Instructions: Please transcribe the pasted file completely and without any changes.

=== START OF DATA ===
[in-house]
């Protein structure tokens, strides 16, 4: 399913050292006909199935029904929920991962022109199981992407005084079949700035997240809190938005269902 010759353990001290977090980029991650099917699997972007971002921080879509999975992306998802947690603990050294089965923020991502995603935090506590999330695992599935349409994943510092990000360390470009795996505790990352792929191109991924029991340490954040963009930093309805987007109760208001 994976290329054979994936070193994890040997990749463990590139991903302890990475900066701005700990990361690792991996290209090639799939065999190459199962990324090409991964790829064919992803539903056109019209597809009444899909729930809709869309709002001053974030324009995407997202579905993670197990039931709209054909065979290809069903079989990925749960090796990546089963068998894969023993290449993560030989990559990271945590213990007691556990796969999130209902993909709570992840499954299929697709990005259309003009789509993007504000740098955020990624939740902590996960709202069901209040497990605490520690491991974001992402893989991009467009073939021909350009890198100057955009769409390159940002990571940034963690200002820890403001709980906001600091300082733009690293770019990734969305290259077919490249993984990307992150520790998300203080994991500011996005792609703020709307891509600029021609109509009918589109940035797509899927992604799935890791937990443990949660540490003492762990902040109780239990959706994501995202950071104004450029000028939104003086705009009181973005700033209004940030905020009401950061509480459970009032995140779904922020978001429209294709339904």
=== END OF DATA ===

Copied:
[in-house]
């Protein structure tokens, strides 16, 4: 399913050292006909199935029904929920991962022109199981992407005084079949700035997240809190938005269902 010759353990001290977090980029991650099917699997972007971002921080879509999975992306998802947690603990050294089965923020991502995603935090506590999330695992599935349409994943510092990000360390470009795996505790990352792929191109991924029991340490954040963009930093309805987007109760208001 994976290329054979994936070193994890040997990749463990590139991903302890990475900066701005700990990361690792991996290209090639799939065999190459199962990324090409991964790829064919992803539903056109019209597809009444899909729930809709869309709002001053974030324009995407997202579905993670197990039931709209054909065979290809069903079989990925749960090796990546089963068998894969023993290449993560030989990559990271945590213990007691556990796969999130209902993909709570992840499954299929697709990005259309003009789509993007504000740098955020990624939740902590996960709202069901209040497990605490520690491991974001992402893989991009467009073939021909350009890198100057955009769409390159940002990571940034963690200002820890403001709980906001600091300082733009690293770019990734969305290259077919490249993984990307992150520790998300203080994991500011996005792609703020709307891509600029021609109509009918589109940035797509899927992604799935890791937990443990949660540490003492762990902040109780239990959706994501995202950071104004450029000028939104003086705009009181973005700033209004940030905020009401950061509480459970009032995140779904922020978001429209294709339904």